True Widow’s debut in 2008 was with End Sounds, but your upcoming second album will be released via New-York based Kemado Records. How did you end up working with Kemado, and has it had any effect on the band so far?
The most tangible effect is that they recorded us and are putting out a record. We have wanted to do another one for a while, so we are very happy to have this opportunity. Kemado is a record company that I have admired from afar for some time. I appreciate the quality of the projects that they release and their passion for the art of it all. It is nice to be with a label that concerns themselves with fine work, and it makes me feel nice that they would want to include our band in what they have going on.
Basically, a guy (who is now our good friend Rennie) wrote us to tell us that he was excited that we were coming to Philly. We try to write people back as much as we can, and so a conversation began and evolved into questions about what we had in the works. When my answer was “not much,” he asked if we had demos. We did, and I sent them to him. He passed them on to a couple of people that he thought might be into it, and Kemado was one of them.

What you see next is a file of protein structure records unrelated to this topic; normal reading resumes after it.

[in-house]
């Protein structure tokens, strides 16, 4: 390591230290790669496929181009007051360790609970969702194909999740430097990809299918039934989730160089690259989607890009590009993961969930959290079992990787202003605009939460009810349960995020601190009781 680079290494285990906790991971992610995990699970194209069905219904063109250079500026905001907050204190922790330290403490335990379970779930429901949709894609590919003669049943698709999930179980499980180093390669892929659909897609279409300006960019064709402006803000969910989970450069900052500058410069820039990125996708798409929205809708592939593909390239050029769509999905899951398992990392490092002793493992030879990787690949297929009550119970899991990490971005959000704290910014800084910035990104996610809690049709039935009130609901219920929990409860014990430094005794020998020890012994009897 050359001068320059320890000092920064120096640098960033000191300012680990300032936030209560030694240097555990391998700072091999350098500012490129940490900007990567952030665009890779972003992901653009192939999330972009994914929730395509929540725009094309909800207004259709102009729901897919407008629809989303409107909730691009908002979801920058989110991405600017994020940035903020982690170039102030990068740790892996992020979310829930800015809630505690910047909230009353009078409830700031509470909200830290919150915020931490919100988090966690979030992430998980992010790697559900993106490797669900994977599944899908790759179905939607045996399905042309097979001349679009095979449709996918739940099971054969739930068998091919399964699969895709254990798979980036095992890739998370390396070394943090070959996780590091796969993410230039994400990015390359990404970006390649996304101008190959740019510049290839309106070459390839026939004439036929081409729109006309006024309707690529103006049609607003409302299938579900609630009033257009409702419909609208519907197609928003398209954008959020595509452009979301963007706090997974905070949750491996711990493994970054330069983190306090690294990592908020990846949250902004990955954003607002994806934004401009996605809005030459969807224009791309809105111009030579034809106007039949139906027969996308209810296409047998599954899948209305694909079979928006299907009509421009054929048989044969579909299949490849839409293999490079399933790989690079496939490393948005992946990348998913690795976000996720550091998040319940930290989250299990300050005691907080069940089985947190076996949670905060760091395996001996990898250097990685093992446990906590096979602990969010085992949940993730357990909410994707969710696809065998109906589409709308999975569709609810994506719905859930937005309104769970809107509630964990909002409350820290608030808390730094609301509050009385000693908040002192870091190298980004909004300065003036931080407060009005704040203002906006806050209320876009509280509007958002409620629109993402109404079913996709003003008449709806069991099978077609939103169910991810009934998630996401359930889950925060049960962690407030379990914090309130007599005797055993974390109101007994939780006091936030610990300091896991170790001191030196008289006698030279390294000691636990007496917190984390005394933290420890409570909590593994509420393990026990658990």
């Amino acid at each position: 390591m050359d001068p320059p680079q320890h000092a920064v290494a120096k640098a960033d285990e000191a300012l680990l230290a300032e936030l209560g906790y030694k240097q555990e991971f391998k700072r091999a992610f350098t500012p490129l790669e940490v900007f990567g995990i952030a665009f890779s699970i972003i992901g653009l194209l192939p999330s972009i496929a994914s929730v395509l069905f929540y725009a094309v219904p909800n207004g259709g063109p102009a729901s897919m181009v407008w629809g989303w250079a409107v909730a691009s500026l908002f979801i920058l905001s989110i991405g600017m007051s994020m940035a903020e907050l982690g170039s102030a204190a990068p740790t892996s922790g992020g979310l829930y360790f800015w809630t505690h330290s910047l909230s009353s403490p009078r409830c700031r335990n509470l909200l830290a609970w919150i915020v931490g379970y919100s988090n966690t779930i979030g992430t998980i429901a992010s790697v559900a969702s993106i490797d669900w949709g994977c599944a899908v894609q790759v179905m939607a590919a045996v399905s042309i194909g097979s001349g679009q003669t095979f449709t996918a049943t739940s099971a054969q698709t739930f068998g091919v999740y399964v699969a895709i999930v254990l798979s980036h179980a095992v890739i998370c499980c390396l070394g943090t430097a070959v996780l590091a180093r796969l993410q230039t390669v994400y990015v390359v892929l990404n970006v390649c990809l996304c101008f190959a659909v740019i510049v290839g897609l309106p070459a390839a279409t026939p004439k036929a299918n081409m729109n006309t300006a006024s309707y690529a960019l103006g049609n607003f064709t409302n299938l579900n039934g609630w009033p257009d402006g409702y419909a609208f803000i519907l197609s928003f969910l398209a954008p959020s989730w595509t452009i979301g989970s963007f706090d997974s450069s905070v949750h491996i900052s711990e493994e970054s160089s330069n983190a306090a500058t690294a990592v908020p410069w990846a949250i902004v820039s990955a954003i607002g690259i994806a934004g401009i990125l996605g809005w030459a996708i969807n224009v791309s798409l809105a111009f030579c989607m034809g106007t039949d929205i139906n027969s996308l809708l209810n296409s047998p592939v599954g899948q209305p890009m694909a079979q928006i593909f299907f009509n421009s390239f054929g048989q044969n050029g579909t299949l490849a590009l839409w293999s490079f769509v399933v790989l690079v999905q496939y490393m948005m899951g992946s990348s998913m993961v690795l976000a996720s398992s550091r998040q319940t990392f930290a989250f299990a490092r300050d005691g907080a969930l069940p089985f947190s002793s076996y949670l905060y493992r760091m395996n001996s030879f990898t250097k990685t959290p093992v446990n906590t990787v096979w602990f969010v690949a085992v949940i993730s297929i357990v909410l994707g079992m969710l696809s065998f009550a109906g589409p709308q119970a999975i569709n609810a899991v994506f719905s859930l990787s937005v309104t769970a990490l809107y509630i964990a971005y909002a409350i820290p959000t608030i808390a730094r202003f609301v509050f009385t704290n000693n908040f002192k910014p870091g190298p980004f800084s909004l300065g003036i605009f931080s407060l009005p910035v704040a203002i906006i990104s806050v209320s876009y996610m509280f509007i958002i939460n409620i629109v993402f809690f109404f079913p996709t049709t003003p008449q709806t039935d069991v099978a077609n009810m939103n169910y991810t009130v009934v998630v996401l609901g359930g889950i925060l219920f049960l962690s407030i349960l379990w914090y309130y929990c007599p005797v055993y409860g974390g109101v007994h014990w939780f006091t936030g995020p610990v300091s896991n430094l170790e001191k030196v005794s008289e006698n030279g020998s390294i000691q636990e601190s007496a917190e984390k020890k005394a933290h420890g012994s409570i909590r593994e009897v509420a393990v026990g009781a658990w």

Speaking of the second album, you can hear a little more of Nicole’s vocals on As High As The Highest Heavens... Was it a premeditated decision to include more female vocals on this album? Can you briefly explain the writing process for the sophomore record?
Having a female voice was always the intention for the band. It was something I had wanted to do for a long time, but never had the right band for. So many of my favorite bands have this going on, and I really wanted it for myself. You are hearing more of Nicole now because I have more experience writing for the two of us. The first record was recorded pretty early on for us. I don’t want to say that we were underdeveloped, but we were unaware of and had not explored the possibilities yet.
When I am writing songs, I am always thinking about who could deliver the vocal part best. Sometimes this is obvious, and sometimes I will sing the song for three months and then Nicole will take over the part. We try to harmonize as much as we can — at least where it is tasteful. I love Nicole’s voice, so I am always trying to write songs that she can sing.